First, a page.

The Historical Society is made up of more than 300 members and volunteers who all share a passion for Topsail Island and its history. In addition to maintaining the Assembly Building and the Missiles and More Museum, the society aims to give back to the local community. Monthly luncheons feature guest historians who speak on a variety of topics relating to local history. The society also awards $10,000 each year in scholarships to local high school seniors through a contest showcasing historical events related to either Onslow or Pender counites.
In the summer the society runs an interactive aquarium program for local children in conjunction with North Carolina Aquarium at Fort Fisher. The culminating event each year is the Autumn with Topsail Festival, a 30-year tradition with regional artists, crafts, live music and food.
All money raised through fundraising events goes straight into maintaining the Assembly Building, supporting Missiles and More Museum and educating the public about the island’s fascinating history.
“People who live close by and come for the first time always say they can’t believe they’ve waited this long to come, and that there’s this much history here,” Stidley says. “The preservation of the history of the island and all the things that make this area special is really important. It doesn’t matter if you live in North Topsail, Surf City, Topsail Beach or elsewhere, the history of the island encompasses everybody.”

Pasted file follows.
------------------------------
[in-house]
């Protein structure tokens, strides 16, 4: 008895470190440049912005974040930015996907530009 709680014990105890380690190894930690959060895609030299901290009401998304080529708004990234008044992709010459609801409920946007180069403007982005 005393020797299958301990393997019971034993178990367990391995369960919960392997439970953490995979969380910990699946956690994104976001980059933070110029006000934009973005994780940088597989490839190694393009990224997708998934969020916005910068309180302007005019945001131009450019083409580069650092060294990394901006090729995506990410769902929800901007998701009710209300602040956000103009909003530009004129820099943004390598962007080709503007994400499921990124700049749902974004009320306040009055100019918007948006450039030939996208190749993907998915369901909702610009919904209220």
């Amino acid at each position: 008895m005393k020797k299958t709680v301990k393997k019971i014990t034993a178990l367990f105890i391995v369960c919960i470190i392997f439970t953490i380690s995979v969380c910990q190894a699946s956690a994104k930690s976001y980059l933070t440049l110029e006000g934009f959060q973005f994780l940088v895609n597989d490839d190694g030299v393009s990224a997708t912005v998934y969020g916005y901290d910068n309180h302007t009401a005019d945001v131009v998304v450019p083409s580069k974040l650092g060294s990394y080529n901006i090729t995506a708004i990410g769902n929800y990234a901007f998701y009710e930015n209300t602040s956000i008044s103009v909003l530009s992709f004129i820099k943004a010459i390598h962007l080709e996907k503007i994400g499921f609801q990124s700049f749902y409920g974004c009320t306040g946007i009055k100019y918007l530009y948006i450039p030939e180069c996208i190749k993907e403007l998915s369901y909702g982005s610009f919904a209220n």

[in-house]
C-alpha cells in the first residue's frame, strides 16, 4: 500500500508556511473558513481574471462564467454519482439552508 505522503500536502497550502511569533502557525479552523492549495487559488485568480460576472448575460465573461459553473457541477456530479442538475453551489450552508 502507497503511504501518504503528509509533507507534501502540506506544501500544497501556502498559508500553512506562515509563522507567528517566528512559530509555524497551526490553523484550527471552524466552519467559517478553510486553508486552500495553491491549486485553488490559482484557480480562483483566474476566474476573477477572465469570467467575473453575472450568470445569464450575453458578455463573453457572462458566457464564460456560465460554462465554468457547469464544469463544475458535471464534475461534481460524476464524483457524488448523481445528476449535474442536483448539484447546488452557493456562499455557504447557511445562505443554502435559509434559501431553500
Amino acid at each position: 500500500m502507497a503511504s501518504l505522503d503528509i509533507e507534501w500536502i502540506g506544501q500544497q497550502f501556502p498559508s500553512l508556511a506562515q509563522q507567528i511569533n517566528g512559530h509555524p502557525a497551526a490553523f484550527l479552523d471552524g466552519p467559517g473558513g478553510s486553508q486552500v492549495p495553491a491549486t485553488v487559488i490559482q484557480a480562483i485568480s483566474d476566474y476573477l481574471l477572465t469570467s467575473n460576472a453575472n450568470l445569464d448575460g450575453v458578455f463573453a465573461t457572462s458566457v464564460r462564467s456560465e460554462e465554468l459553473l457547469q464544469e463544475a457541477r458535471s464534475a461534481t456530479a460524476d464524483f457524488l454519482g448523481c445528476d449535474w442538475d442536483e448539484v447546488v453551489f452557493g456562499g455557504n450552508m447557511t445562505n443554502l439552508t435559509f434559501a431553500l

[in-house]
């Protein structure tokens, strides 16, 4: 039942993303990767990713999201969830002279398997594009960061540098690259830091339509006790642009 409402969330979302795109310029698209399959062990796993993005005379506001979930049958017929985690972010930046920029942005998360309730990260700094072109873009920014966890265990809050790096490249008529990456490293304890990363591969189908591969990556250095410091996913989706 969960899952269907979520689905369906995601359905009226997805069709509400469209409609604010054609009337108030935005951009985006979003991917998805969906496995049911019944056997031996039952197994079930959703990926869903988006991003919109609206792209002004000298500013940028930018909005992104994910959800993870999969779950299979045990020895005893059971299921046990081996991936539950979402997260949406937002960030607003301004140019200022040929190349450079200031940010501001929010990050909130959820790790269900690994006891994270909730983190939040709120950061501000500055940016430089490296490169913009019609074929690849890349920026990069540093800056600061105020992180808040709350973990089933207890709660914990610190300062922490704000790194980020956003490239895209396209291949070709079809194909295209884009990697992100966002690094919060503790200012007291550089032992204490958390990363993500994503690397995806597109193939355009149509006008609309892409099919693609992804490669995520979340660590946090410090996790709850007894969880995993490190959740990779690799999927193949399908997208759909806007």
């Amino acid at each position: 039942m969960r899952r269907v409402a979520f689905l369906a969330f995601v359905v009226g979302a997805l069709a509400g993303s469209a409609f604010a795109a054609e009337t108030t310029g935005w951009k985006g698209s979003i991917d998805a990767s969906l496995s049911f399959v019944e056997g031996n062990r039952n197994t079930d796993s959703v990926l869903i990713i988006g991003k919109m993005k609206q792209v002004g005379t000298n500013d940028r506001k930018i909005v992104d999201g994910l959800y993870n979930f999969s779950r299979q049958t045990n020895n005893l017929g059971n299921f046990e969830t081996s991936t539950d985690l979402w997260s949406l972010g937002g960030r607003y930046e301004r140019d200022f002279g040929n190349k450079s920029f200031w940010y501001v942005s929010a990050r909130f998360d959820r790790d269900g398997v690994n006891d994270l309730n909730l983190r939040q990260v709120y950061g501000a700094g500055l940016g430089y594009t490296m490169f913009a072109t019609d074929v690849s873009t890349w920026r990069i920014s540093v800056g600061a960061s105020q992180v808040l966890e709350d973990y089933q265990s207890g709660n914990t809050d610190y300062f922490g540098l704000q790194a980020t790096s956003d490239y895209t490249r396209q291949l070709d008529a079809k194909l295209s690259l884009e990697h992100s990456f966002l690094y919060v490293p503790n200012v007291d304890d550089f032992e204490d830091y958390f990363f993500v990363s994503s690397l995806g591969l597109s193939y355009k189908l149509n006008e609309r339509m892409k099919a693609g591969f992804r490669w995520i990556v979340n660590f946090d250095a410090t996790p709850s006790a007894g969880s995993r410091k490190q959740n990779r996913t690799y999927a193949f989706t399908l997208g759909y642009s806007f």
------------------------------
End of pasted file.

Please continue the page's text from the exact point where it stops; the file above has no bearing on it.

Autumn with Topsail Festival
Now in its 31st year, Autumn with Topsail Festival celebrates the rich history of Topsail Island by showcasing the best artists and crafters in the region. Thanks to the volunteer efforts of Historical Society of Topsail Island, the festival invites more than 100 carefully selected vendors each year to display their hand-crafted works on the grounds of the Assembly Building on Topsail Beach.
In addition to the artisans, the two-day event also features live bands, food vendors, a beer and wine tent and a variety of children’s activities, including inflatables, face painting and crafts. All proceeds from the event go toward helping the Historical Society support the Assembly Building and Missiles and More Museum.
“We’re going to have great food, live music and lots of activities for the kids,” says Autumn With Topsail Chairman Rick Stidley. “Our focus is really on the art, because these artists are the best out there. So come on out and help support the society.”
When: October 19 from 8:30 am to 8 pm and October 20 from 8:30 am to 4 pm
Where: 720 Channel Boulevard, Topsail Beach.
Admission: $6 for adults or $10 for a two-day pass. Children age 12 and younger and active-duty military with ID get in free.
- Live music includes The Carolina Band at noon on Saturday, followed by the North Tower Band Saturday at 5 pm. On Sunday, The Band of Oz plays from 1 to 4 pm.
- The Kiwanis Club of Topsail Island will host a pancake breakfast from 7:30 am to 10 am on Saturday and 8 to 10 am on Sunday inside the Assembly Building. Prices are $7, $4 for children ages 6 to 11 and free for children 5 and younger with an adult breakfast.
- The Missiles and More Museum will be open from 10 am to 4 pm during the festival. Admission to the museum is free, but donations are appreciated.
Photos by Perna Photography, LLC